The World Bank cut its growth projection for sub-Saharan Africa this year after a tumultuous period in 2016.
According to the bank, Sub-Saharan Africa is projected to grow at a moderate rate of 2.6 percent in 2017.
Growth this year will be “better than the 1.3 percent in 2016, the lowest in two decades, but we are not out of the woods yet,” World Bank Africa Chief Economist Albert Zeufack told reporters in a video conference on Wednesday.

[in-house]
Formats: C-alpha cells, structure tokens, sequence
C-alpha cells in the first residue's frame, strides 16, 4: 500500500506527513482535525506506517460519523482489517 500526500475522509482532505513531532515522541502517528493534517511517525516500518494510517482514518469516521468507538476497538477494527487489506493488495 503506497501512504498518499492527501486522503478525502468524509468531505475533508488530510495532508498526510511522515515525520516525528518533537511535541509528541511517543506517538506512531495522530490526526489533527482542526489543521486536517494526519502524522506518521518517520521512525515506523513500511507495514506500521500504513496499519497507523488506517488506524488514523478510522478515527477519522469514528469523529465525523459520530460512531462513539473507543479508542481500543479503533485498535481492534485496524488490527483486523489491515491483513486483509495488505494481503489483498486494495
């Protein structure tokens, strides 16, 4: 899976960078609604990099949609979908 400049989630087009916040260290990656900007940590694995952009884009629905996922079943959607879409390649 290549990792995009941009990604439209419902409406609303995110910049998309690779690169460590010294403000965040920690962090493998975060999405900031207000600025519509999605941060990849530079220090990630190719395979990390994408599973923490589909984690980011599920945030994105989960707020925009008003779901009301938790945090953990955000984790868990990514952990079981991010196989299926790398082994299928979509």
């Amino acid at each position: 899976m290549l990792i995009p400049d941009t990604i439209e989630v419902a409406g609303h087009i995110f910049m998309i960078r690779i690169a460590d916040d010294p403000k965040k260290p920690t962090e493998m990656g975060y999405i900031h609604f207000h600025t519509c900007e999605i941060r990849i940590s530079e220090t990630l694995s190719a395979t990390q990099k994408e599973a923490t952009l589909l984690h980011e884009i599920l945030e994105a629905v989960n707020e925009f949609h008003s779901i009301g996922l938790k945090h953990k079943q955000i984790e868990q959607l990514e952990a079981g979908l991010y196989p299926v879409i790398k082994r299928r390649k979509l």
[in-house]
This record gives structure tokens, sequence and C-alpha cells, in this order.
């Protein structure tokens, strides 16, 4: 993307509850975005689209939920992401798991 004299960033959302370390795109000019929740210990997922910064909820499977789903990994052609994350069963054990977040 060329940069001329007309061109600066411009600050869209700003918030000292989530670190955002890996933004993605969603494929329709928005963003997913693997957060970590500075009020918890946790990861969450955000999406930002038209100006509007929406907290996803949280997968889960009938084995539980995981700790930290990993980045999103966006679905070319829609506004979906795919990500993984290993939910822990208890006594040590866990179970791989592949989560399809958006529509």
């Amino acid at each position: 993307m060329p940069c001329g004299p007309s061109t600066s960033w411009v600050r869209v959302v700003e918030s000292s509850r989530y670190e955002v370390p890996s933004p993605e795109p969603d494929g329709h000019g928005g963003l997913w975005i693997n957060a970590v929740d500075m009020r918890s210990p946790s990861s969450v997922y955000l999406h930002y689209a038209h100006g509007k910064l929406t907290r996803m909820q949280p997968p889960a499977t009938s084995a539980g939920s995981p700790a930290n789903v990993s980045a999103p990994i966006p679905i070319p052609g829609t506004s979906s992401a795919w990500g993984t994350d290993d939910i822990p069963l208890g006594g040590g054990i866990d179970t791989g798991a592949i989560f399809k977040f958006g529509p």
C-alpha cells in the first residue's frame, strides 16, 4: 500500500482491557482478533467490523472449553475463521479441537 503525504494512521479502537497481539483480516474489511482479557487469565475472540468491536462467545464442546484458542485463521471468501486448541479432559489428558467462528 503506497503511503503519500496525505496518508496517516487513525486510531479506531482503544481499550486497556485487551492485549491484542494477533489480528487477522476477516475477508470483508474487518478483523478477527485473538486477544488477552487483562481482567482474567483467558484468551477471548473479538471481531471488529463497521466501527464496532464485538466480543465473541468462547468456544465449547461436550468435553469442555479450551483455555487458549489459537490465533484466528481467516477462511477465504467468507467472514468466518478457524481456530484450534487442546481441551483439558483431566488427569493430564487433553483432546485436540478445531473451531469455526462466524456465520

The bank reduced its forecast for the region’s expansion in 2018 to 3.2 percent from 3.6 percent in January.
Note that, Nigeria which is in its first recession for two decades following the crash in oil prices; continue to struggle with shortages of foreign currency.
South Africa which is also resource-reliant economy and commodity exporter has been hard hit by the slump in prices that began in 2014. While commodity markets have stabilized, prices remain subdued.
Among non-resource intensive countries, such as Ethiopia, Senegal, and Tanzania, growth is expected to remain generally solid this year, supported by domestic demand, the Bank said.